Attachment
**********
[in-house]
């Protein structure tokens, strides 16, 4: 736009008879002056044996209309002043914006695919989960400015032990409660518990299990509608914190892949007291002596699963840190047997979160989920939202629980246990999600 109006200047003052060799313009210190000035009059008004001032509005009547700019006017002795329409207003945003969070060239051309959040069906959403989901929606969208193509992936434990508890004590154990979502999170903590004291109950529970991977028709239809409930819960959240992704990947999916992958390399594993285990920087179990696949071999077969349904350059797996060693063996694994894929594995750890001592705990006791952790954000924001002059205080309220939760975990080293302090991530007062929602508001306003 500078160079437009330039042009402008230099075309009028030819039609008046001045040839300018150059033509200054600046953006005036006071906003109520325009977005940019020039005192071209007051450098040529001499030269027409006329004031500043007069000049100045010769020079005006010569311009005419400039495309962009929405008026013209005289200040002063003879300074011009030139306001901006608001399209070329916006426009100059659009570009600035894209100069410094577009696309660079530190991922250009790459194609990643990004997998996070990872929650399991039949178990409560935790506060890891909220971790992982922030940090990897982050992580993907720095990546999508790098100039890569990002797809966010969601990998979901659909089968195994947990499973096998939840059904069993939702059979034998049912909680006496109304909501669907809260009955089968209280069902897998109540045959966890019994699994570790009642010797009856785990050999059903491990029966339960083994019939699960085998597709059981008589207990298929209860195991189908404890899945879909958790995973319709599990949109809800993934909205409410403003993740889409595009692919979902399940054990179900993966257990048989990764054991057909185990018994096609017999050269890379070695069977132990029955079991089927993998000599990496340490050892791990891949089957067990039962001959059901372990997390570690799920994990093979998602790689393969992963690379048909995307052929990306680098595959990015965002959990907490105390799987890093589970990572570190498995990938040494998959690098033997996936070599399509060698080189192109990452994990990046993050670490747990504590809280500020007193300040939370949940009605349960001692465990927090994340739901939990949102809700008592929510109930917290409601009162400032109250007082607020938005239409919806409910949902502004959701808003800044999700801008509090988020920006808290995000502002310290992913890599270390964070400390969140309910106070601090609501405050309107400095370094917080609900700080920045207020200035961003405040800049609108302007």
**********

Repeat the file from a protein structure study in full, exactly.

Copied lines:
[in-house]
């Protein structure tokens, strides 16, 4: 736009008879002056044996209309002043914006695919989960400015032990409660518990299990509608914190892949007291002596699963840190047997979160989920939202629980246990999600 109006200047003052060799313009210190000035009059008004001032509005009547700019006017002795329409207003945003969070060239051309959040069906959403989901929606969208193509992936434990508890004590154990979502999170903590004291109950529970991977028709239809409930819960959240992704990947999916992958390399594993285990920087179990696949071999077969349904350059797996060693063996694994894929594995750890001592705990006791952790954000924001002059205080309220939760975990080293302090991530007062929602508001306003 500078160079437009330039042009402008230099075309009028030819039609008046001045040839300018150059033509200054600046953006005036006071906003109520325009977005940019020039005192071209007051450098040529001499030269027409006329004031500043007069000049100045010769020079005006010569311009005419400039495309962009929405008026013209005289200040002063003879300074011009030139306001901006608001399209070329916006426009100059659009570009600035894209100069410094577009696309660079530190991922250009790459194609990643990004997998996070990872929650399991039949178990409560935790506060890891909220971790992982922030940090990897982050992580993907720095990546999508790098100039890569990002797809966010969601990998979901659909089968195994947990499973096998939840059904069993939702059979034998049912909680006496109304909501669907809260009955089968209280069902897998109540045959966890019994699994570790009642010797009856785990050999059903491990029966339960083994019939699960085998597709059981008589207990298929209860195991189908404890899945879909958790995973319709599990949109809800993934909205409410403003993740889409595009692919979902399940054990179900993966257990048989990764054991057909185990018994096609017999050269890379070695069977132990029955079991089927993998000599990496340490050892791990891949089957067990039962001959059901372990997390570690799920994990093979998602790689393969992963690379048909995307052929990306680098595959990015965002959990907490105390799987890093589970990572570190498995990938040494998959690098033997996936070599399509060698080189192109990452994990990046993050670490747990504590809280500020007193300040939370949940009605349960001692465990927090994340739901939990949102809700008592929510109930917290409601009162400032109250007082607020938005239409919806409910949902502004959701808003800044999700801008509090988020920006808290995000502002310290992913890599270390964070400390969140309910106070601090609501405050309107400095370094917080609900700080920045207020200035961003405040800049609108302007």